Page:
Sad incident whilst ringing an osprey chick
We are extremely sad to report an unfortunate accident that occurred recently when two members of staff were ringing an osprey chick in the Huntly area of Aberdeenshire. A tragic error at the top of the tree led to a chick falling to the ground from the nest, resulting in the death of the bird.
In more than 50 years of ringing osprey chicks in Scotland, this is only the second incident we are aware of where an osprey chick has died as part of the ringing procedure.
The three-person team that were involved in this case are all highly experienced, licensed under Schedule 1 and were following the strict BTO Osprey ringing protocol to which all practitioners adhere. This heart-breaking accident has left everyone involved distraught and upset by the loss of this chick.
Ringing birds is a hugely important technique used all over the world for collecting information, including about birds’ movements, ecology, habitat requirements and migratory behaviour. Many ospreys have been marked in this way since they returned to Scotland as a breeding bird in the 1950s, and this activity has made a huge contribution to understanding their conservation requirements both here and on their wintering grounds in West Africa.
Ringing teams also regularly help birds by strengthening vulnerable nests, which may otherwise be blown out by high winds; removing fishing wire from chicks; and taking other dangerous plastic out of nests. All of these threats have previously resulted in osprey chicks dying. However, this in no way detracts from the impacts of this awful event and the distress felt by all involved.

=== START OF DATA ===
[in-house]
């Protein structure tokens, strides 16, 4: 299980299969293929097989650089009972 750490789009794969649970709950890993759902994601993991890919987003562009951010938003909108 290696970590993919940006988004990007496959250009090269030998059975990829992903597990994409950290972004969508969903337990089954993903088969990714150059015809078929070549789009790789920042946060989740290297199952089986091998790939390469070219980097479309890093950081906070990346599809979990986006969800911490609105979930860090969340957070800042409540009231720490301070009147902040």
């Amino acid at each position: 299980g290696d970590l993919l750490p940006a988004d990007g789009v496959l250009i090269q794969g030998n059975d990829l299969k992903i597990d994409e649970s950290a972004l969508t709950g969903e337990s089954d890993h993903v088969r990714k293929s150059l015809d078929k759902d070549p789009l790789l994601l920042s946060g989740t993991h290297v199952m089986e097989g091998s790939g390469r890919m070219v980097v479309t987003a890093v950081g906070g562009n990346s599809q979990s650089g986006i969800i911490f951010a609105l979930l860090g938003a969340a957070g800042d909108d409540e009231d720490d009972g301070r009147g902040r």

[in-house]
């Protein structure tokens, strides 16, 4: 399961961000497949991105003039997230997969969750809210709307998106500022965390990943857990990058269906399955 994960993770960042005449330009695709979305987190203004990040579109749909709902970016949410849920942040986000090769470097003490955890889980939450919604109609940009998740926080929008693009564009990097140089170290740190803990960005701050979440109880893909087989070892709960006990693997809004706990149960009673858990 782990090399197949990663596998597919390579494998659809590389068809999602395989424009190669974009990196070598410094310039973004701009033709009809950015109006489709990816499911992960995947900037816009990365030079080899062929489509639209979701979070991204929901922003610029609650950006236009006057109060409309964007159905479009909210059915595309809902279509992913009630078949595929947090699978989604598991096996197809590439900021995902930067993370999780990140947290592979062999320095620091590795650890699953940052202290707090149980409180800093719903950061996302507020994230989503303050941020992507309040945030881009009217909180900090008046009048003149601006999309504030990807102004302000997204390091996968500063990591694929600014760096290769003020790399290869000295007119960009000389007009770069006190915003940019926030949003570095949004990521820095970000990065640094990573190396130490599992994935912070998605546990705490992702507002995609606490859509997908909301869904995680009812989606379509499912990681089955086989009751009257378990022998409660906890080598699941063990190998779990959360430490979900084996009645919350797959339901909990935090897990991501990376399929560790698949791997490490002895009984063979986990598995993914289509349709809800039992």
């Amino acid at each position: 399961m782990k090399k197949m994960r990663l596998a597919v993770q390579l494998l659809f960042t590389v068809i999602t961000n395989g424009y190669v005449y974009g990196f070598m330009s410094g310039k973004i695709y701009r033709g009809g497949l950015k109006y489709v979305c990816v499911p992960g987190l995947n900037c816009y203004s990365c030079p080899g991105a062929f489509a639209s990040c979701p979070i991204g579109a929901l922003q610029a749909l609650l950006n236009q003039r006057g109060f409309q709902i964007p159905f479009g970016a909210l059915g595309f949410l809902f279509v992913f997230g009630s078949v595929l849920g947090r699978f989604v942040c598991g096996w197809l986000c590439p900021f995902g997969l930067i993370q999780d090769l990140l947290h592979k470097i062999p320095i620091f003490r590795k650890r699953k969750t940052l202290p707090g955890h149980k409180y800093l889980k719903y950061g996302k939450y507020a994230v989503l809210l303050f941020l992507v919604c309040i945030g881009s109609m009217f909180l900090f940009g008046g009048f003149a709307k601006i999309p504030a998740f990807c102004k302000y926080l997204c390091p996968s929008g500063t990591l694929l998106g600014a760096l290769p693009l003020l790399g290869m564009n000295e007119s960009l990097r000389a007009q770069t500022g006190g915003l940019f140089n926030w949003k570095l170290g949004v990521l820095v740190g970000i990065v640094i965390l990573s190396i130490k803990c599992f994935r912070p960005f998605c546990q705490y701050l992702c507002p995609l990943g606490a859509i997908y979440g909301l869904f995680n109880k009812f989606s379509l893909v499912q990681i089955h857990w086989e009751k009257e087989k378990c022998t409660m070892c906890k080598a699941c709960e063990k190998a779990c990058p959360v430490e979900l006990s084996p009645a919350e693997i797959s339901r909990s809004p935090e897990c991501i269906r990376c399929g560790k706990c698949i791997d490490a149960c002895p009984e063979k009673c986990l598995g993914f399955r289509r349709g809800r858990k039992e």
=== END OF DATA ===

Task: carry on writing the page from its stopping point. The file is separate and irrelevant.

A full report of the incident will be sent sent to the BTO Ringing Committee, and we will be taking on board any recommendations that may be contained in their assessment to ensure that the chances of such an incident happening again are minimised.
Well said, Ian S. Ringing is very important to aid our knowledge of all species, and I am in awe of the skill and dedication of ringers. The survival of young ospreys is nowhere near 100%, and the risks in ringing are not very high. If any lessons can be learned, fine.
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